SHREWSBURY – In front of a sold-out audience at St. John’s high school in Shrewsbury on Saturday night, comedian and former The Tonight Show host Jay Leno performed a comedy set to raise money for the national nonprofit, 15-40 Connection.
“As someone who grew up in Massachusetts, where this organization does so much important work, I am excited to join 15-40 Connection for this momentous occasion,” Leno said. “Everyone knows someone affected by cancer, and detecting it early plays a big role in saving and improving lives.”
Celebrating its 10th year, 15-40 Connection — dedicated to teach people how to identify the early symptoms of cancer, when to seek medical care, and how to collaborate with doctors to play an important role in saving their own lives — hosted their annual gala and auction for their biggest supporters in order to continue their efforts with the 3 Steps Detect education in high schools, colleges, workplaces and fire departments across Massachusetts.
This year’s gala and auction – “Laugh, Love & Bid featuring Jay Leno” — included a reception, speaking program, silent and live auctions led by award-winning auctioneer Paul Zekos, a dinner and live music.
Saturday night’s event raised more than $1 million towards early cancer detection education.
“This 10-year milestone provides a moment to reflect on all 15-40 Connection has accomplished already and how we can turn the momentum and awareness we have created into an opportunity to save more lives in the future,” 15-40 Connection President & Executive Director Tricia Laursen said. “Our 3 Steps Detect is a tool for life that everyone should have, and we’re going to make that happen.”
A golf tournament will take place on Monday, June 3 at The Haven Country Club in Boylston and the Worcester Country Club.
“The best medicine for cancer is to detect it early,” said Jim Coghlin Sr., founder and chief volunteer of the 15-40 Connection. “Our Gala & Golf event celebrates the lives that 3 Steps Detect has saved and changed for the better and we know this would not be possible without our incredible supporters.”
In an exclusive interview with ThisWeekinWorcester.com, the comedy legend Leno described Saturday night’s event as “local people helping out a local cause.”
“There’s probably no one here from outside of a 50-mile radius that comes to this,” Leno said. “It stays in the community and they’re helping people out in the community. Just in the short time that I’ve been here, I’ve already heard a half a dozen stories about people in this community affected by this cause.”
Leno mentioned Shrewsbury high grad Michael Bodge, who passed away from testicular cancer in April. Bodge’s family set up a a fund to do the 15-40 education in Michael’s name. Bodge’s story hit close to home for Leno.
“That’s how I lost my brother,” said Leno, who raised an additional $80,000 for 15-40 Connection by auctioning off private tours of his garage and car collection for $5,000 each.
Leno, who is still touring, flew back to Los Angeles after the 15-40 Connection event and was leaving for Belgium on Sunday.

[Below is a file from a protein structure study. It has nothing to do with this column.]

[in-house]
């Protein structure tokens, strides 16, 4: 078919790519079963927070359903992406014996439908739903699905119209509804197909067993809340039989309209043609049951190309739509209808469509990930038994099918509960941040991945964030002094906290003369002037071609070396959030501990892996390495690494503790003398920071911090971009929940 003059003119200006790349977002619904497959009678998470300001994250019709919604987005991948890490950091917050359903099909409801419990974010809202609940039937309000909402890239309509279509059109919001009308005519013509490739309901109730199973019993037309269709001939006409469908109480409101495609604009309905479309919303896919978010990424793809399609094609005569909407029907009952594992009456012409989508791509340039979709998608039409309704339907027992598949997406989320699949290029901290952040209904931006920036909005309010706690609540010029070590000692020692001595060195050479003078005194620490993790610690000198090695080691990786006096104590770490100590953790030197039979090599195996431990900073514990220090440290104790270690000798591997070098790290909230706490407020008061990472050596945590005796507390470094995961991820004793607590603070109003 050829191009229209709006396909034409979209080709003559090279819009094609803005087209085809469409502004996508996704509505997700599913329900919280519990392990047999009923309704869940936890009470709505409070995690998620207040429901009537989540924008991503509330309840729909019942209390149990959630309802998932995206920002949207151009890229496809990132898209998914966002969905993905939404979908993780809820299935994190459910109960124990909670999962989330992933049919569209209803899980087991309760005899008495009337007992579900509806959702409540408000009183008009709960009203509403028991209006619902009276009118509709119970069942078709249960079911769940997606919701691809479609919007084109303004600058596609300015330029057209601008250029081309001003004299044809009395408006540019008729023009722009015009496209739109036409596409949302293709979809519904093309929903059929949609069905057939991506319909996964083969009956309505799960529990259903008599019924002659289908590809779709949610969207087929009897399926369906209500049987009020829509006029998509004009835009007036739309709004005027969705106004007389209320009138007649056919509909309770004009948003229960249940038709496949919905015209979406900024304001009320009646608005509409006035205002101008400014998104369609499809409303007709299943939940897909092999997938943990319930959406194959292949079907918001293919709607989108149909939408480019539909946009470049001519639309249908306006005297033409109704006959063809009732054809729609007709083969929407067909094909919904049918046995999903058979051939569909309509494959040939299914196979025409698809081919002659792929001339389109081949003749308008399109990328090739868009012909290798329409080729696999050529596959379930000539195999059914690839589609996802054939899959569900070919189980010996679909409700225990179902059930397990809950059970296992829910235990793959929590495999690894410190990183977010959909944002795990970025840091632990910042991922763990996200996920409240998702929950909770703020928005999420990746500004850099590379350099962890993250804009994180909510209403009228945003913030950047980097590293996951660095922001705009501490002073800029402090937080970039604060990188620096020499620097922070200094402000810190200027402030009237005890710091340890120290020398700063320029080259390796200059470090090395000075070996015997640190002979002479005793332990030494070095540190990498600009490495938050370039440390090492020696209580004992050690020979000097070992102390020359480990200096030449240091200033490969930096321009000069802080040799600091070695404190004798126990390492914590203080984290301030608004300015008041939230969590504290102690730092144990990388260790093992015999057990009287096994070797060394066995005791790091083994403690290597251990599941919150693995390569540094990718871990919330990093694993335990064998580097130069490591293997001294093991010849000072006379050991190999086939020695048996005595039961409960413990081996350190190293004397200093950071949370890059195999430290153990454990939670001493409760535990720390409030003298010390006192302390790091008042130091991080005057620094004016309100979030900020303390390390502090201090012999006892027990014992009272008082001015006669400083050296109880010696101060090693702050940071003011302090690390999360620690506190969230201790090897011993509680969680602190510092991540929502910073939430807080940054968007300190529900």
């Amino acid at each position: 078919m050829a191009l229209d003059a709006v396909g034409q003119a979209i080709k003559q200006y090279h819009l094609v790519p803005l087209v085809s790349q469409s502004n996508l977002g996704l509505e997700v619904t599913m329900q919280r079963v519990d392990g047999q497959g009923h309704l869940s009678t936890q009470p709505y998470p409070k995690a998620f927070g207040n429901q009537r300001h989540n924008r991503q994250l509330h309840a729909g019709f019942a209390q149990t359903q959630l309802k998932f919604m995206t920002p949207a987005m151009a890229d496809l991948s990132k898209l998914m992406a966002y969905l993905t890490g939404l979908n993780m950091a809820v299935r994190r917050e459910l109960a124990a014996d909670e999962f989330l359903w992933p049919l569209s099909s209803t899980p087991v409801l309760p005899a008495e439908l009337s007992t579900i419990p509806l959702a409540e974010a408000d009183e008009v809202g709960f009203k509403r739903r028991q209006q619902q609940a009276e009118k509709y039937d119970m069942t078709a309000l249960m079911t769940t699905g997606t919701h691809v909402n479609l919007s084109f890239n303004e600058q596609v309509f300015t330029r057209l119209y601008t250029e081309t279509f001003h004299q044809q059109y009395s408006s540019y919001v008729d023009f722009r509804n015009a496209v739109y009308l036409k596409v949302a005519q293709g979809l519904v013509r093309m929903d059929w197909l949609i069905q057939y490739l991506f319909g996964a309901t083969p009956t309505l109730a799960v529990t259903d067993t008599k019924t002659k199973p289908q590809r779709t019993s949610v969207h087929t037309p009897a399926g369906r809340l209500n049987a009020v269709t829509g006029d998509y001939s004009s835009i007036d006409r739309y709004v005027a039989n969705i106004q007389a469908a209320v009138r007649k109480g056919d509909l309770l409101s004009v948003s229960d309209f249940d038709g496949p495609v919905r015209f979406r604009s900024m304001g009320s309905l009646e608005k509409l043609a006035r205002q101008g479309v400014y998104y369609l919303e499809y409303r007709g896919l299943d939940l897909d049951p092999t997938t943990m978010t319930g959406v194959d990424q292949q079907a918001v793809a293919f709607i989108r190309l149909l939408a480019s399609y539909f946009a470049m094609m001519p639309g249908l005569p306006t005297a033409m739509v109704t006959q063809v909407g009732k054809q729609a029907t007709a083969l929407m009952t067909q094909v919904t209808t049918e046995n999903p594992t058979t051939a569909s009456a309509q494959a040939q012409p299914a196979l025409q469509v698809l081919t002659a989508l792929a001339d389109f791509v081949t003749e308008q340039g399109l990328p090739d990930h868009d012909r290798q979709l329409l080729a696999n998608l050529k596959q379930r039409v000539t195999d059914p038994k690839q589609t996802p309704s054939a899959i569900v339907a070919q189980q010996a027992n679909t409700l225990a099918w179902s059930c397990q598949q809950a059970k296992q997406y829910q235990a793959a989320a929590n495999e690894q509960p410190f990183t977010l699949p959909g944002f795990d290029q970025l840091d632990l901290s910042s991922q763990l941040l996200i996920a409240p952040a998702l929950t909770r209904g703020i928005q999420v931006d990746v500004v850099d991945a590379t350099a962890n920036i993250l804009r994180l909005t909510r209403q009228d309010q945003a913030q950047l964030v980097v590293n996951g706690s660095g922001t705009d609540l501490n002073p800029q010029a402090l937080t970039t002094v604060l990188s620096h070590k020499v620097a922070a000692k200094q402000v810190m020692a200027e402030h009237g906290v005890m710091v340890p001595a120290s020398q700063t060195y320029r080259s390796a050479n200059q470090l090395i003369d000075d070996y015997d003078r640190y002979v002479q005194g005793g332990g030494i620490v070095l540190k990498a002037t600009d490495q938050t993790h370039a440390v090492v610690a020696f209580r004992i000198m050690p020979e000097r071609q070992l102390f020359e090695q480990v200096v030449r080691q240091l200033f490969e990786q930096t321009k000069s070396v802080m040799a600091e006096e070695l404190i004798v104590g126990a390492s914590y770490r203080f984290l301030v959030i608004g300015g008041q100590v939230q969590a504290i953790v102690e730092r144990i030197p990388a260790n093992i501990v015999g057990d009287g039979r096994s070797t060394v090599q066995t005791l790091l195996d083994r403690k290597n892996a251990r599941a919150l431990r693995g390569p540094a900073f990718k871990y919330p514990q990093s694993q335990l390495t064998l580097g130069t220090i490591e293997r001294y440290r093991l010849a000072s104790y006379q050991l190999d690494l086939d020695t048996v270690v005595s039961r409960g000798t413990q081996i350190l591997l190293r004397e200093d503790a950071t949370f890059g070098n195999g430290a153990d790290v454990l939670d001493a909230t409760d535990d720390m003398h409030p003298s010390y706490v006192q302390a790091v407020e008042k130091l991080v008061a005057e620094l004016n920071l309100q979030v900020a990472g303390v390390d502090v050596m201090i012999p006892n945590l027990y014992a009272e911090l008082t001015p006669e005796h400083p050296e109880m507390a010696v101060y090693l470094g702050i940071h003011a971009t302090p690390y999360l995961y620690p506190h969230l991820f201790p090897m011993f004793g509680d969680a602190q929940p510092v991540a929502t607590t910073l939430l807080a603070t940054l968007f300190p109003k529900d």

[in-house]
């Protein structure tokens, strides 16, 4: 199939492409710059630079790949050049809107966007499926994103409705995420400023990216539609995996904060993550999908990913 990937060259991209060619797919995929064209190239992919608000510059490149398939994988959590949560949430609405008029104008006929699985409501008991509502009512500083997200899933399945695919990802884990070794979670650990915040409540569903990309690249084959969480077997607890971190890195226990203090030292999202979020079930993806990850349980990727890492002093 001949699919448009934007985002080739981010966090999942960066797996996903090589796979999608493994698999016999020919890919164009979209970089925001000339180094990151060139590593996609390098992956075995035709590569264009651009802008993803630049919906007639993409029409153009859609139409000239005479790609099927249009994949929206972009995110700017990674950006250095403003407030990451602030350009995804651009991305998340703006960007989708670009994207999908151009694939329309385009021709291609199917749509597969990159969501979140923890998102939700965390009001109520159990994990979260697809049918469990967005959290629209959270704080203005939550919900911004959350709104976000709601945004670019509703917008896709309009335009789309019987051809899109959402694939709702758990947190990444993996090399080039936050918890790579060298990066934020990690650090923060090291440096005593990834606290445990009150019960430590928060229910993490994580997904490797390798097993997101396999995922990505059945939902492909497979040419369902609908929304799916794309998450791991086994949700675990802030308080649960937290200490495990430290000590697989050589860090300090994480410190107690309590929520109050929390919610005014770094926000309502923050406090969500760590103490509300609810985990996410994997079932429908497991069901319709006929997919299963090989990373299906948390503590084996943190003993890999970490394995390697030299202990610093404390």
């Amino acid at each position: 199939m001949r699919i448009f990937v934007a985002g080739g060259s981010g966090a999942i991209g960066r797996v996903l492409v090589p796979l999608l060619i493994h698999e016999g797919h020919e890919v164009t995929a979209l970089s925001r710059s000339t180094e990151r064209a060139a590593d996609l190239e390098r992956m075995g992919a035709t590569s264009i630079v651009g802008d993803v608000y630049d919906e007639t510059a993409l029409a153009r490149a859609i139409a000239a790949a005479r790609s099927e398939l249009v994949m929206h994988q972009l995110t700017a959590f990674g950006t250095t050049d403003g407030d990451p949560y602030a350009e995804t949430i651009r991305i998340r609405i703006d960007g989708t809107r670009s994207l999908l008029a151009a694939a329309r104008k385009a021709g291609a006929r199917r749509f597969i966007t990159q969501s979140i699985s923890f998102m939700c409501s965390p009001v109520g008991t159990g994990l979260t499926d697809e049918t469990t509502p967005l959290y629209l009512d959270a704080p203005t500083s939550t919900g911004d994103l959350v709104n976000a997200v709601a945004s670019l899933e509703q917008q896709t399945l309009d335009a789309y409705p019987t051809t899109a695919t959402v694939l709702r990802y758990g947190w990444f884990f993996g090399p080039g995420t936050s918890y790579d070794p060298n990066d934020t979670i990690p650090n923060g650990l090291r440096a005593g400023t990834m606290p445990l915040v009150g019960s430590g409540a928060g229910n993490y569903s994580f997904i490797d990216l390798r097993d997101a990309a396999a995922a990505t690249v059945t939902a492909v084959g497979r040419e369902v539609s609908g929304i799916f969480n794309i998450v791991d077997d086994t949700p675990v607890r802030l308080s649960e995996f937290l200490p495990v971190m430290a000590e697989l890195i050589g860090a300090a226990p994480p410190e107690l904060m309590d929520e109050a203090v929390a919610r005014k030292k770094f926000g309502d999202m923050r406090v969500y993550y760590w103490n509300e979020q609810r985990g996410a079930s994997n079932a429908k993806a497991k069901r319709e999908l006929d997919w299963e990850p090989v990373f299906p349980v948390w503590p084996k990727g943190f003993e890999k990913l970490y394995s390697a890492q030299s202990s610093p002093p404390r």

When asked how he got involved with the 15-40 Connection, Leno, who grew up in Andover, said, “My job is to try and help raise money to fight it. There’s all kinds of different cancer benefits. We do dozens every year. This seemed like a good one with a good reputation and when they asked me to do it, we checked it out and I said ‘Okay, let’s do it.’
“We didn’t pull anyone’s medical records or look at anyone’s finances first,” Leno joked. “I was flattered that they asked me. I grew up around here. It’s always fun to come back here.”
Leno added, “It’s family helping other families. It’s nice to see. Every day there’s nice people doing nice things to help other people and you don’t really hear about it. This isn’t a wealthy community in the likes of Beverly Hills or Long Island, but they’re raising a lot of money and it’s nice that they do that. It all comes from local people and it stays here in the community.”
Following the gala and Monday’s golf tournament, Coghlin, Laursen and the 15-40 Connection will continue to push for early diagnosis and educating people on how to detect the early symptoms of cancer.
Coghlin said, “I’ve been working on fighting cancer for 40 years. And in that process, I found that there was a calling for early education. And we’ve been saving lives through what we’re doing for 10 years now.”
Coghlin described Tuesday, June 4 as the organization’s “New Year’s Day” to rest up and then rally to expand 15-40 Connection’s reach outside of the Northeast and to help educate firefighters in other states.
Laursen stressed the importance of getting their message across to as many people as possible.
“If you can get someone to go the doctor on time, who’s going to really collaborate with the doctor and really tells them what’s going on, and knows what their role is in the diagnosis, it’s that easy to save lives. It makes that much of a difference,” Laursen said.
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